CITATION: Tirak v Northern Territory of Australia & Gumbaduck & Phillips [2002] NTMC 035

First Respondent
Second Respondent
WARREN PHILLIPS Third Respondent


JURISDICTION: Crimes (Victims Assistance) Act

FILE NO(s): 20018834

DELIVERED ON: 11 September 2002


HEARING DATE(s): 10 September 2002

DECISION OF: Jenny Blokland SM


Crimes (Victims Assistance) Act – whether applicant failed in the circumstances to assist police in the investigation or prosecution of the offence – Crimes (Victims Assistance) Act s 12(c).

Crimes (Victims Assistance) Act s 12 (b) and (c)
Dobson v Northern Territory of Australia [2002] NTMC 006
Wolfe v Northern Territory of Australia [2002] NTSC 26
Woodruffe v Northern Territory of Australia [2000] 10 NTLR 52
Rose v Secretary, Department of Social Security [1990] 92 ALR 521

Applicant: Ms Little
Respondent: Mr Johnson

Applicant: Top End Women’s Legal Service
Respondent: Priestley Walsh

Judgment category classification:
Judgment ID number: [2002] NTMC 35
Number of paragraphs: 11


No. 20018834
[2002] NTMC 035




First Respondent
Second Respondent
Third Respondent


(Delivered 11 September 2002)


1. This is an application for an assistance certificate under the Crimes (Victim’s Assistance) Act by Ms Francis Tirak for injuries she sustained on 12 February 2002. The injuries were inflicted by the second and third respondents who, it is alleged, while acting in concert threw a rock at Ms Tirak’s friend Germaine and then at Ms Tirak.
2. As a result of the assault, Ms Tirak suffered a broken jaw requiring hospitalisation, surgery and management by Maxilla-Facial Surgeons. Ms Tirak still suffers discomfort from the injury, especially when eating. These facts are not in dispute and are sourced in the affidavit of the applicant sworn 4 March 2002 (Ex A1), the report of Dr Didier Palmer dated November 1 2000 (Ex A2) , the hospital notes comprising six pages of the applicant’s medical records (Ex A3) and brief evidence given by the applicant in these proceedings. The court readily accepts these primary facts concerning the assault and the extent of the injury.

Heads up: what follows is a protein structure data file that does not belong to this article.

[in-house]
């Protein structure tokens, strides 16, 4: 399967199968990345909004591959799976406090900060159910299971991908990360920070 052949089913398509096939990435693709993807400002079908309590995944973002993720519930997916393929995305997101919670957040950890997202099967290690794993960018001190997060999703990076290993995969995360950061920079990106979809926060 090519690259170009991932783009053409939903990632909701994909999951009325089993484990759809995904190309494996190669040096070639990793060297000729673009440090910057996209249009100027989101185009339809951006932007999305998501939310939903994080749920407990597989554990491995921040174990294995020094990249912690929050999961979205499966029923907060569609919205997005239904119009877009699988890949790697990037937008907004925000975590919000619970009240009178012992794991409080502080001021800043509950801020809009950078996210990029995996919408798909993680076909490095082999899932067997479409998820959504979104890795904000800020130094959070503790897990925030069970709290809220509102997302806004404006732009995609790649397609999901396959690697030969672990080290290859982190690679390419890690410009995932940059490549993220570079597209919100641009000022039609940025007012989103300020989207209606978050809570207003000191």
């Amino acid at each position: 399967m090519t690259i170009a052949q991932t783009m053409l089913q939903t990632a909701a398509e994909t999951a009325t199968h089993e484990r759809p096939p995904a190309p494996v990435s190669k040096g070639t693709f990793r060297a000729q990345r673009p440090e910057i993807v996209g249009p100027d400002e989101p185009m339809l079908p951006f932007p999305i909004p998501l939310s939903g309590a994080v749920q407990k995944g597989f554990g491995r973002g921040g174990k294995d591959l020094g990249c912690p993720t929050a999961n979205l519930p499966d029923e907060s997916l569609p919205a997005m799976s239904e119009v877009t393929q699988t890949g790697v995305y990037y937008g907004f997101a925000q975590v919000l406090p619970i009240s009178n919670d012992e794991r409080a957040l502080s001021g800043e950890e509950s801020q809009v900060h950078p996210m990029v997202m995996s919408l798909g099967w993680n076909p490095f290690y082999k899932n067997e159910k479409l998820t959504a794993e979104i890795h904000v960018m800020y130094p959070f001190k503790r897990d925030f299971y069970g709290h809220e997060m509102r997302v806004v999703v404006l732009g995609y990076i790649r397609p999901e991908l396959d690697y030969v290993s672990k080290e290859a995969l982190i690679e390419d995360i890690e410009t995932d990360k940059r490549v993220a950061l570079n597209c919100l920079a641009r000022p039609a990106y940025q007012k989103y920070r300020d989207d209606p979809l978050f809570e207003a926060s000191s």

Section 12 (c) Crimes (Victim’s Assistance) Act
3. The first respondent opposes the application on the basis that although the applicant has certain worthy features associated with her claim, she is disentitled to an assistance certificate as she failed to assist police in the investigation of the offence within the meaning of s 12 (c) Crimes (Victim’s Assistance) Act. Section 12 (c) provides that the Court shall not issue an assistance certificate where an applicant or victim has failed to assist the Police Force in the investigation or prosecution of the offence.
4. Ms Little for the applicant has pointed out that this provision has been subject to interpretation in Dobson v Northern Territory of Australia, [2002] NTMC 006 and Wolfe v Northern Territory of Australia [2002] NTSC 26. The principles revealed in those authorities are first, that an applicant need not take a proactive role; secondly, the applicant’s role is contemplated as being secondary to the role of police in the sense of providing assistance when requested to do so; thirdly, the onus of proof is on the respondent to show that an applicant has failed to assist in the sense of the section. This is all within the context of a remedial Act which should be construed liberally, save for excepting provisions which do not necessarily attract a liberal interpretation: (Woodruffe v The Northern Territory of Australia (2000) 10 NTLR 52, citing Rose v Secretary, Department of Social Security (1990) 92 ALR 521).